Google co-founder Sergey Brin demonstrates Google Glass / AP


The protracted launch of Google Glass has generated more excitement and concern with the news that facial recognition will be banned on the device.

The news comes from an announcement on Glass’s Google+ page, but privacy advocates have noted that the statement’s wording leaves open the possibility of using facial recognition software in the future.

 “We've been listening closely to you, and many have expressed both interest and concern around the possibilities of facial recognition in Glass,” says the official statement. “With that in mind, we won’t be approving any facial recognition Glassware at this time.”

However, the blog post also contained the caveat that Google “won’t add facial recognition features to our products without having strong privacy protections in place”. What will constitute “strong” protection is unclear.

The announcement is possibly a reaction to the news last week that a start-up named Lambda Labs would be releasing an API enabling facial recognition on Glass. Co-founder of Lambda Labs Stephen Balaban described the technology as enabling possible apps that could “remember this face”, “find your friends in a crowd” or create “intelligent contact books”.

And the week prior to Lambda’s announcement, eight members of Congress co-signed a letter to Google, asking the company to explain how it would prevent Glass from collecting data without individuals’ consent. The group responsible – the Congressional Bi-Partisan Privacy Caucus – gave Google until 14 June to respond.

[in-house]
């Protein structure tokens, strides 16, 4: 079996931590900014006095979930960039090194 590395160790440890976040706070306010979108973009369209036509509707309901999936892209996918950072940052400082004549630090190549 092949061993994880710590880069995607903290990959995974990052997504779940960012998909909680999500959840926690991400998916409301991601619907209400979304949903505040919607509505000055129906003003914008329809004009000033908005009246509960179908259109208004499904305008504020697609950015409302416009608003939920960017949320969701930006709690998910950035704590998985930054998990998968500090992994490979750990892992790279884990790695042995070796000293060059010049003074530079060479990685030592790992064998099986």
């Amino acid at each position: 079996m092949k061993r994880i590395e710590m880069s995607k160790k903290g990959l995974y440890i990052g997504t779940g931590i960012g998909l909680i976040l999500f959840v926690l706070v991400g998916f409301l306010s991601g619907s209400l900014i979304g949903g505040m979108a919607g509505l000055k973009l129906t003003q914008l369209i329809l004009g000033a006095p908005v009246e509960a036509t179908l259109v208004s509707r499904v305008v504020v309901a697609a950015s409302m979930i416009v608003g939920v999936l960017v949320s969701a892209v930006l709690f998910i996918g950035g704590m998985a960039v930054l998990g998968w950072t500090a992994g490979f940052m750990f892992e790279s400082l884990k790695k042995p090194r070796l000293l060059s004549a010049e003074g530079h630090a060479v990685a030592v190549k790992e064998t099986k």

Glass is currently being trialled by 2,000 developers dubbed “Explorers” though more devices are planned to be released to winners of Google’s #ifihadglass competition, asking Twitter users to submit reasons why they deserved to use the product.

Eight-thousand winners were notified that they could purchase Glass for $1,500 in March, though submissions were certainly varied, covering the expected gamut from the aspirational (“the world would be such a better place. Things would be simpler”) to the possibly sarcastic (“I’d tell everyone how awesome those damn glasses were and laugh laugh LAUGH at everyone else for not having them!”).

Other changes made in the update included he banning of explicit material, hate speech and gambling and the proscription that Glass’s display is active whenever the device’s camera is in use – making covert photography more difficult.